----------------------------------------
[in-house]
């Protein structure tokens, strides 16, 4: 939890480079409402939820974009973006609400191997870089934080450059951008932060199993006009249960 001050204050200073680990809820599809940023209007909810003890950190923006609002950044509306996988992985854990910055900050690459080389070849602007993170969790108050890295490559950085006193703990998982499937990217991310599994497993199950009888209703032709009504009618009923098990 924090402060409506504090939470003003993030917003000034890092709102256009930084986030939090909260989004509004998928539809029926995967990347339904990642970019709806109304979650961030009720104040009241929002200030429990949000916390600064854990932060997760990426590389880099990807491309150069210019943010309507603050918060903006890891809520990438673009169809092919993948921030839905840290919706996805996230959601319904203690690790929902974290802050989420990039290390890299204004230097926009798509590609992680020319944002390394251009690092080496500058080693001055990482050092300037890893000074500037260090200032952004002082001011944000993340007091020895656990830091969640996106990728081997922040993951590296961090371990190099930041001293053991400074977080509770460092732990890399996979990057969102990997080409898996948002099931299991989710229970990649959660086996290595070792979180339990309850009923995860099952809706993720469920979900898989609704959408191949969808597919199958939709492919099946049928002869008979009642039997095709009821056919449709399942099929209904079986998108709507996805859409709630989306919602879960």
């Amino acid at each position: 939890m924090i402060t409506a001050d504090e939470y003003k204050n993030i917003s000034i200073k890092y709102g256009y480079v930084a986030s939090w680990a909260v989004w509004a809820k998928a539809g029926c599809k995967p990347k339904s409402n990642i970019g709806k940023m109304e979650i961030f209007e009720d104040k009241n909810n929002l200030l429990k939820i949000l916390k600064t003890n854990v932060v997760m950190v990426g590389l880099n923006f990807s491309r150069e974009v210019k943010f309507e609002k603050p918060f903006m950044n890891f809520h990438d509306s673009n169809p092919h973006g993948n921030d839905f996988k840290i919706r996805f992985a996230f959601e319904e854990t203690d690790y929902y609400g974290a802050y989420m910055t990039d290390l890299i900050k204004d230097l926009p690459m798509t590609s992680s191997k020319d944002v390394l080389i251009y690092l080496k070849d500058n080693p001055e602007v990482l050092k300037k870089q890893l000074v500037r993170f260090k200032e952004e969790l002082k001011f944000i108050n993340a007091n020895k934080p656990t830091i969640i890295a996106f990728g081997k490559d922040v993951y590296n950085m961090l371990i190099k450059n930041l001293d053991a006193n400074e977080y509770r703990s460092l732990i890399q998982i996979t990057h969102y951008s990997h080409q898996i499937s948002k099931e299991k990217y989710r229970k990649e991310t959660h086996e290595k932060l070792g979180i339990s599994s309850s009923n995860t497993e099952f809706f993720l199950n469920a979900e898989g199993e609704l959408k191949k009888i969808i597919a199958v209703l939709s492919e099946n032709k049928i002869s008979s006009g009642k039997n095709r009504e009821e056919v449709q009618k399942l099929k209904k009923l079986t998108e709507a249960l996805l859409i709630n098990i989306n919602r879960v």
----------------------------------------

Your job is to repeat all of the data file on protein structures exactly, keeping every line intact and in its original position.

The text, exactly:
[in-house]
């Protein structure tokens, strides 16, 4: 939890480079409402939820974009973006609400191997870089934080450059951008932060199993006009249960 001050204050200073680990809820599809940023209007909810003890950190923006609002950044509306996988992985854990910055900050690459080389070849602007993170969790108050890295490559950085006193703990998982499937990217991310599994497993199950009888209703032709009504009618009923098990 924090402060409506504090939470003003993030917003000034890092709102256009930084986030939090909260989004509004998928539809029926995967990347339904990642970019709806109304979650961030009720104040009241929002200030429990949000916390600064854990932060997760990426590389880099990807491309150069210019943010309507603050918060903006890891809520990438673009169809092919993948921030839905840290919706996805996230959601319904203690690790929902974290802050989420990039290390890299204004230097926009798509590609992680020319944002390394251009690092080496500058080693001055990482050092300037890893000074500037260090200032952004002082001011944000993340007091020895656990830091969640996106990728081997922040993951590296961090371990190099930041001293053991400074977080509770460092732990890399996979990057969102990997080409898996948002099931299991989710229970990649959660086996290595070792979180339990309850009923995860099952809706993720469920979900898989609704959408191949969808597919199958939709492919099946049928002869008979009642039997095709009821056919449709399942099929209904079986998108709507996805859409709630989306919602879960």
């Amino acid at each position: 939890m924090i402060t409506a001050d504090e939470y003003k204050n993030i917003s000034i200073k890092y709102g256009y480079v930084a986030s939090w680990a909260v989004w509004a809820k998928a539809g029926c599809k995967p990347k339904s409402n990642i970019g709806k940023m109304e979650i961030f209007e009720d104040k009241n909810n929002l200030l429990k939820i949000l916390k600064t003890n854990v932060v997760m950190v990426g590389l880099n923006f990807s491309r150069e974009v210019k943010f309507e609002k603050p918060f903006m950044n890891f809520h990438d509306s673009n169809p092919h973006g993948n921030d839905f996988k840290i919706r996805f992985a996230f959601e319904e854990t203690d690790y929902y609400g974290a802050y989420m910055t990039d290390l890299i900050k204004d230097l926009p690459m798509t590609s992680s191997k020319d944002v390394l080389i251009y690092l080496k070849d500058n080693p001055e602007v990482l050092k300037k870089q890893l000074v500037r993170f260090k200032e952004e969790l002082k001011f944000i108050n993340a007091n020895k934080p656990t830091i969640i890295a996106f990728g081997k490559d922040v993951y590296n950085m961090l371990i190099k450059n930041l001293d053991a006193n400074e977080y509770r703990s460092l732990i890399q998982i996979t990057h969102y951008s990997h080409q898996i499937s948002k099931e299991k990217y989710r229970k990649e991310t959660h086996e290595k932060l070792g979180i339990s599994s309850s009923n995860t497993e099952f809706f993720l199950n469920a979900e898989g199993e609704l959408k191949k009888i969808i597919a199958v209703l939709s492919e099946n032709k049928i002869s008979s006009g009642k039997n095709r009504e009821e056919v449709q009618k399942l099929k209904k009923l079986t998108e709507a249960l996805l859409i709630n098990i989306n919602r879960v």